For his 17th studio album, Bob Dylan decided to record with the same musicians that he used for the famous Rolling Thunder Revue tour. He always wanted to stay with a single band, after seeing Patti Smith perform on June 26, 1975. Thankfully, it worked as Desire reached #1 on the Billboard charts on this date in 1976 and is currently certified double platinum. It is ranked #174 on Rolling Stone's list of the 500 Greatest Albums of All Time. Let's take a closer look at this classic release.
The album starts with its most popular song, "Hurricane," protesting the conviction of boxer Rubin 'Hurricane' Carter in 1966. Dylan wrote the long story-song after reading Carter's autobiography The Sixteenth Round that Carter sent to him, based on Dylan's support of the civil rights struggle. Written as a moderately fast waltz in B flat major, Dylan actually plays piano on "Isis," which uses a sparse arrangement (piano, harmonica, violin, drums, bass) to help the Mixolydian feel. The lack of chorus and autobiographical lyrics are very typical Dylan traits. Reaching #54 on the Billboard charts, "Mozambique" originally started as a game, with Dylan and his co-writer Jacques Levy trying to see how many words they could use that rhymed with "-ique."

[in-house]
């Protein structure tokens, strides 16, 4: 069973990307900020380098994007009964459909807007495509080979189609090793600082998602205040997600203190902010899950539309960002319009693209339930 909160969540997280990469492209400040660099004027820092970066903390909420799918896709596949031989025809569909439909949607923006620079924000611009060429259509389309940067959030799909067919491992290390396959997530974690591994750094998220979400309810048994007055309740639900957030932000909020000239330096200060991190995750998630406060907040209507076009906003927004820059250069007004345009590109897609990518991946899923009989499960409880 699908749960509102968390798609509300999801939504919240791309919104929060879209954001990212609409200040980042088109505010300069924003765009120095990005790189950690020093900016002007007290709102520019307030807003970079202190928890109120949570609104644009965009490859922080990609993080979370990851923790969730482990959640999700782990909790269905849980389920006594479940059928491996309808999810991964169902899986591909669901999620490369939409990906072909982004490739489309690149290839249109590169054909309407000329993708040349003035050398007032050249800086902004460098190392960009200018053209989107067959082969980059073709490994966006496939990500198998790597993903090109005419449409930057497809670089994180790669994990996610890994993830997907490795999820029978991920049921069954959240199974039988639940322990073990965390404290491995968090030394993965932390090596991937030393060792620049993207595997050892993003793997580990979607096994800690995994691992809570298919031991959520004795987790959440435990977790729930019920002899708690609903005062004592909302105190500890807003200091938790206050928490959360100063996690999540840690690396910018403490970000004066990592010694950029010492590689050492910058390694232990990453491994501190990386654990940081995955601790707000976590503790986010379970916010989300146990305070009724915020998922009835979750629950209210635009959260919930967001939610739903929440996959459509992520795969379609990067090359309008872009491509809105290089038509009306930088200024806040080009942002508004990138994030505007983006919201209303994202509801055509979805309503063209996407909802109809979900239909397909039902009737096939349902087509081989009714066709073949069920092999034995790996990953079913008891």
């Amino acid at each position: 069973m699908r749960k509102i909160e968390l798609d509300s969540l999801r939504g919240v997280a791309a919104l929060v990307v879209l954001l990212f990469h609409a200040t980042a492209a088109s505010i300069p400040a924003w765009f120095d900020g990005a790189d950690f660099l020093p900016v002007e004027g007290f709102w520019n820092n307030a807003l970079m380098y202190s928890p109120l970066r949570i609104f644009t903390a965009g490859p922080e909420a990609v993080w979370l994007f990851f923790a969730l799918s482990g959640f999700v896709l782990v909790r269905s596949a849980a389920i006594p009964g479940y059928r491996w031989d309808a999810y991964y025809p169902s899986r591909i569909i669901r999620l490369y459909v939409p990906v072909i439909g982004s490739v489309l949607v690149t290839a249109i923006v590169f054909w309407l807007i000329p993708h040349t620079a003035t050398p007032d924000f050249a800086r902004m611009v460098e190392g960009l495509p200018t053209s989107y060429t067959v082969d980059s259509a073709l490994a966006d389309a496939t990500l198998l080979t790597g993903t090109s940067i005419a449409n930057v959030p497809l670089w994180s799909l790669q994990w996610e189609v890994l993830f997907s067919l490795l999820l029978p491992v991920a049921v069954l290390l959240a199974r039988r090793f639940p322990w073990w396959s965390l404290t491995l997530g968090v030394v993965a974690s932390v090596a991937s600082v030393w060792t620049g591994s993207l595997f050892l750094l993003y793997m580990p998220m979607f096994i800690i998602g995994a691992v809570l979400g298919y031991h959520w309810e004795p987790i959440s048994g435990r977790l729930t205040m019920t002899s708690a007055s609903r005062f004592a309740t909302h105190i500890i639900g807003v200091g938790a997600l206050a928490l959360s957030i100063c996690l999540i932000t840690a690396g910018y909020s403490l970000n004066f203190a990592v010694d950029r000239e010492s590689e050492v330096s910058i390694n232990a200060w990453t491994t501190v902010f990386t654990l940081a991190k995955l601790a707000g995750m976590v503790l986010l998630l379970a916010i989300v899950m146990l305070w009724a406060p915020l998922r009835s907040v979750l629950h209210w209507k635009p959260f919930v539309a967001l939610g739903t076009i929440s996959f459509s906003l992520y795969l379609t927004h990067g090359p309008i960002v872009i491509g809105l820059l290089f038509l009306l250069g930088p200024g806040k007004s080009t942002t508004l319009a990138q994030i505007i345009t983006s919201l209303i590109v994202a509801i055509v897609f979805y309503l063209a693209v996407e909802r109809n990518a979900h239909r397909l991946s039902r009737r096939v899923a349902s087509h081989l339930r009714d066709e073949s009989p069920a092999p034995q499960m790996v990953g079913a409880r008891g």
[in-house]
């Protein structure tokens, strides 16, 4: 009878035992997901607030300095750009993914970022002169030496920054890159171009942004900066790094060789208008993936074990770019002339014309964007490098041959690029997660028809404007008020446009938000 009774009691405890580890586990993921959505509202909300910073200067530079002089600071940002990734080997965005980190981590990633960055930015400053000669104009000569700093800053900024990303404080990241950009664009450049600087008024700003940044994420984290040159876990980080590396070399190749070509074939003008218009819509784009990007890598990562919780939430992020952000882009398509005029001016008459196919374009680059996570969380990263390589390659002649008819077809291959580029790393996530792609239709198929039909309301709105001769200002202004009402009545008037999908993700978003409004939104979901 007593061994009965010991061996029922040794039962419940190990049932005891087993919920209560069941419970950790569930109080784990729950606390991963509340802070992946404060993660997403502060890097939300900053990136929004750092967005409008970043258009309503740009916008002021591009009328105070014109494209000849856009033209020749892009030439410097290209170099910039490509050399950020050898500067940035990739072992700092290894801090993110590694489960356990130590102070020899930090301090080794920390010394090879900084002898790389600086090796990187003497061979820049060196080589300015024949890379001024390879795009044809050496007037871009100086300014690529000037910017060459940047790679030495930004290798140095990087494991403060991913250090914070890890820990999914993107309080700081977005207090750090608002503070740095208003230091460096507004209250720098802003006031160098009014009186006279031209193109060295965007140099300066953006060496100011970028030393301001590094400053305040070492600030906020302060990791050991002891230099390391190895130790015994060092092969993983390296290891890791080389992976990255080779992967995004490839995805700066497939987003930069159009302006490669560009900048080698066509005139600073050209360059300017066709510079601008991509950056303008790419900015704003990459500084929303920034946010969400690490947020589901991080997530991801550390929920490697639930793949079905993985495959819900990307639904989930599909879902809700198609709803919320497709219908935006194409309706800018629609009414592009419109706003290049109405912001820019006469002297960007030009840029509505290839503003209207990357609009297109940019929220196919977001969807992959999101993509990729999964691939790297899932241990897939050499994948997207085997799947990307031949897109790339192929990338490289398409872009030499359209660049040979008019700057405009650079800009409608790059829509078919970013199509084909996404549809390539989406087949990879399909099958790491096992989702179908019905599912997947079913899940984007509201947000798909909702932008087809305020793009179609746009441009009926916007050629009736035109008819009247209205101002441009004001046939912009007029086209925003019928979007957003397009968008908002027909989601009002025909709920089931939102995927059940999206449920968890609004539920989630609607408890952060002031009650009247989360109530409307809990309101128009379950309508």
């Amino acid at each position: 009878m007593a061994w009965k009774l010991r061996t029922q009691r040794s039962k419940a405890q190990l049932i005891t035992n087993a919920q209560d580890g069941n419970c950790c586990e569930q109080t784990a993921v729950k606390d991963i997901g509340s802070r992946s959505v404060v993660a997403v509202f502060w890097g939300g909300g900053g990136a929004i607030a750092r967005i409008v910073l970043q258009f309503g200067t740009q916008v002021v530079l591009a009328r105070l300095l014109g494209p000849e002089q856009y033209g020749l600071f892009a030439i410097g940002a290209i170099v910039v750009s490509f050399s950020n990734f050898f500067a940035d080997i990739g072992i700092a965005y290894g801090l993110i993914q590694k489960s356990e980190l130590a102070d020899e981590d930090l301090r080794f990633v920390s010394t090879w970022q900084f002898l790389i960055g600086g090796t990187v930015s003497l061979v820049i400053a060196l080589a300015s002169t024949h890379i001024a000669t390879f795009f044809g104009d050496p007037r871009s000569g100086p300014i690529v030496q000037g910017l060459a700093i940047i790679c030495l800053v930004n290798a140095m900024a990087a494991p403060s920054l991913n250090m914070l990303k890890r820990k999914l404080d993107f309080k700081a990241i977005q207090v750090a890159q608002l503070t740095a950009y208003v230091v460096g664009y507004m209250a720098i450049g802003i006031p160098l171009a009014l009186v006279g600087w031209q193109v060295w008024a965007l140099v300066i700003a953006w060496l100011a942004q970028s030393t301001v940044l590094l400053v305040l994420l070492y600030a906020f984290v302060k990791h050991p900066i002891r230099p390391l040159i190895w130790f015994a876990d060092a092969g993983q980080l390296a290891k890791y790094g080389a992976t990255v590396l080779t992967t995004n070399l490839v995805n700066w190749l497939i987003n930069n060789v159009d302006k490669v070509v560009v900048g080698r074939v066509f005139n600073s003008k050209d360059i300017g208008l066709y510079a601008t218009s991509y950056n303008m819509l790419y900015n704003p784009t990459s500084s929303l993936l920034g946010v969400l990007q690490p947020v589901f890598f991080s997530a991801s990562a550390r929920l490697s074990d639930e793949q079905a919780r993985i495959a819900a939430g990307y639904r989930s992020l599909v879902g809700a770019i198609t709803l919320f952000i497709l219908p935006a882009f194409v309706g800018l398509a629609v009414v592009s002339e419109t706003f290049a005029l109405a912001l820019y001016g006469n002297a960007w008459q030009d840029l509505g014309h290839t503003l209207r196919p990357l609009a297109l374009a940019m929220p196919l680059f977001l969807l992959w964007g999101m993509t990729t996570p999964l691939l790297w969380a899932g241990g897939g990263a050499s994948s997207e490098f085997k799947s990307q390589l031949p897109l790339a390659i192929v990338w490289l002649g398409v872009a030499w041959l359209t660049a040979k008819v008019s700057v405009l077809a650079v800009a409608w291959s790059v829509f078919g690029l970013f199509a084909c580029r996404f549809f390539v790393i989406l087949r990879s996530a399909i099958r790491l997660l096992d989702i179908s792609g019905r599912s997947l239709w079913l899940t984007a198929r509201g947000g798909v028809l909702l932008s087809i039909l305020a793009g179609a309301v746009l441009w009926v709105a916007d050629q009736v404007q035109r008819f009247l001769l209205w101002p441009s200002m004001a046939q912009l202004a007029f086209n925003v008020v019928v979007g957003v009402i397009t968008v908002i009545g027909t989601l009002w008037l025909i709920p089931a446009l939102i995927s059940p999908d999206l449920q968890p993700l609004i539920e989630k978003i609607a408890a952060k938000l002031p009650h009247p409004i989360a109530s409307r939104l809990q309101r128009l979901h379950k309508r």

Covered numerous times by artists ranging from Robert Plant to the White Stripes, "One More Cup of Coffee" is a duet between Dylan and Emmylou Harris and uses the harmonic minor scale to create a Middle Eastern feel in the melody. A concert favorite, "Oh Sister" was the first time Dylan invoked God as a method of wooing a woman. Harris also appears on the tune. The longest song on the record is also the most controversial. "Joey" was written about gangster Joey Gallo (not Callo) and the lyrics have been repeatedly accused of not accurately reflecting Gallo's life.
Covered by an Italian singer and a Brazilian singer, "Romance in Durango" talks about a Bonnie-and-Clyde scenario, while being compared to "the climax to an unmade Sam Peckinpah movie in song." Heavily inspired by Joseph Conrad's Victory, "Black Diamond Bay" tells the story of a tiny island's destruction, but also the newscaster's indifference to the story he's reporting. The album ends with the autobiographical "Sara" that Dylan wrote especially to his wife, who sadly still filed for divorce in March 1977.